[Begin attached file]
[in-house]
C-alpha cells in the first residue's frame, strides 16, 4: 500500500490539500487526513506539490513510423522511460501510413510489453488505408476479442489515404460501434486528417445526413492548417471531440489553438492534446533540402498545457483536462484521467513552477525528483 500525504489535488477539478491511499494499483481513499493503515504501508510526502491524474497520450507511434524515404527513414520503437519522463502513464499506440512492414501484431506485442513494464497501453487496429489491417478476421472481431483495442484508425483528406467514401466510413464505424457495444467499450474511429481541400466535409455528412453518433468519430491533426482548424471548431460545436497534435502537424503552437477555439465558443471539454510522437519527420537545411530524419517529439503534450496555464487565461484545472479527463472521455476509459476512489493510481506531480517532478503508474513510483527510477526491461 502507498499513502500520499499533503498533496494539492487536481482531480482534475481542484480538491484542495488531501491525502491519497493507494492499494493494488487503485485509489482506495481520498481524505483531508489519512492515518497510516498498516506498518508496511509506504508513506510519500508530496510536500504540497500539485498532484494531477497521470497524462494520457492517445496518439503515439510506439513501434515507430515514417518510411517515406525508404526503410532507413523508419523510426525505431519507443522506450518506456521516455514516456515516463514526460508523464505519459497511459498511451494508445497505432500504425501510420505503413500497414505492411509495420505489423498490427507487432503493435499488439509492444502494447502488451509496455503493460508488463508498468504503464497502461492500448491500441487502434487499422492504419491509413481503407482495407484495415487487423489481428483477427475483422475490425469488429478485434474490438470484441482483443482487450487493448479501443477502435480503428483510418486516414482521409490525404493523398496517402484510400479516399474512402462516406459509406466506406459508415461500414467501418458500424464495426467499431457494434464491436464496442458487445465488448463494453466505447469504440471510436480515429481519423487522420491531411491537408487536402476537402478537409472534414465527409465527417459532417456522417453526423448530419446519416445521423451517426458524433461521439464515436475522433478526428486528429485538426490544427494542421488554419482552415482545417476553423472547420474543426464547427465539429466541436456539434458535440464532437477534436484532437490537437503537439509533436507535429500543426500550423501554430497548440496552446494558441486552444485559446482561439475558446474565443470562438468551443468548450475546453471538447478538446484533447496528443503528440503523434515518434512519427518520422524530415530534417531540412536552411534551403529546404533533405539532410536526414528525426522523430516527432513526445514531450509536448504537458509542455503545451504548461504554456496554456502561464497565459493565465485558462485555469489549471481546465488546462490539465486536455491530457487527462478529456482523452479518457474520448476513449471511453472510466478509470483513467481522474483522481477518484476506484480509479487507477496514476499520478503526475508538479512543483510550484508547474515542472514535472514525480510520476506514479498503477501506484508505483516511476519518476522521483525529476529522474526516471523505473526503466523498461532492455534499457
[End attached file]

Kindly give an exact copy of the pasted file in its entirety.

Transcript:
[in-house]
C-alpha cells in the first residue's frame, strides 16, 4: 500500500490539500487526513506539490513510423522511460501510413510489453488505408476479442489515404460501434486528417445526413492548417471531440489553438492534446533540402498545457483536462484521467513552477525528483 500525504489535488477539478491511499494499483481513499493503515504501508510526502491524474497520450507511434524515404527513414520503437519522463502513464499506440512492414501484431506485442513494464497501453487496429489491417478476421472481431483495442484508425483528406467514401466510413464505424457495444467499450474511429481541400466535409455528412453518433468519430491533426482548424471548431460545436497534435502537424503552437477555439465558443471539454510522437519527420537545411530524419517529439503534450496555464487565461484545472479527463472521455476509459476512489493510481506531480517532478503508474513510483527510477526491461 502507498499513502500520499499533503498533496494539492487536481482531480482534475481542484480538491484542495488531501491525502491519497493507494492499494493494488487503485485509489482506495481520498481524505483531508489519512492515518497510516498498516506498518508496511509506504508513506510519500508530496510536500504540497500539485498532484494531477497521470497524462494520457492517445496518439503515439510506439513501434515507430515514417518510411517515406525508404526503410532507413523508419523510426525505431519507443522506450518506456521516455514516456515516463514526460508523464505519459497511459498511451494508445497505432500504425501510420505503413500497414505492411509495420505489423498490427507487432503493435499488439509492444502494447502488451509496455503493460508488463508498468504503464497502461492500448491500441487502434487499422492504419491509413481503407482495407484495415487487423489481428483477427475483422475490425469488429478485434474490438470484441482483443482487450487493448479501443477502435480503428483510418486516414482521409490525404493523398496517402484510400479516399474512402462516406459509406466506406459508415461500414467501418458500424464495426467499431457494434464491436464496442458487445465488448463494453466505447469504440471510436480515429481519423487522420491531411491537408487536402476537402478537409472534414465527409465527417459532417456522417453526423448530419446519416445521423451517426458524433461521439464515436475522433478526428486528429485538426490544427494542421488554419482552415482545417476553423472547420474543426464547427465539429466541436456539434458535440464532437477534436484532437490537437503537439509533436507535429500543426500550423501554430497548440496552446494558441486552444485559446482561439475558446474565443470562438468551443468548450475546453471538447478538446484533447496528443503528440503523434515518434512519427518520422524530415530534417531540412536552411534551403529546404533533405539532410536526414528525426522523430516527432513526445514531450509536448504537458509542455503545451504548461504554456496554456502561464497565459493565465485558462485555469489549471481546465488546462490539465486536455491530457487527462478529456482523452479518457474520448476513449471511453472510466478509470483513467481522474483522481477518484476506484480509479487507477496514476499520478503526475508538479512543483510550484508547474515542472514535472514525480510520476506514479498503477501506484508505483516511476519518476522521483525529476529522474526516471523505473526503466523498461532492455534499457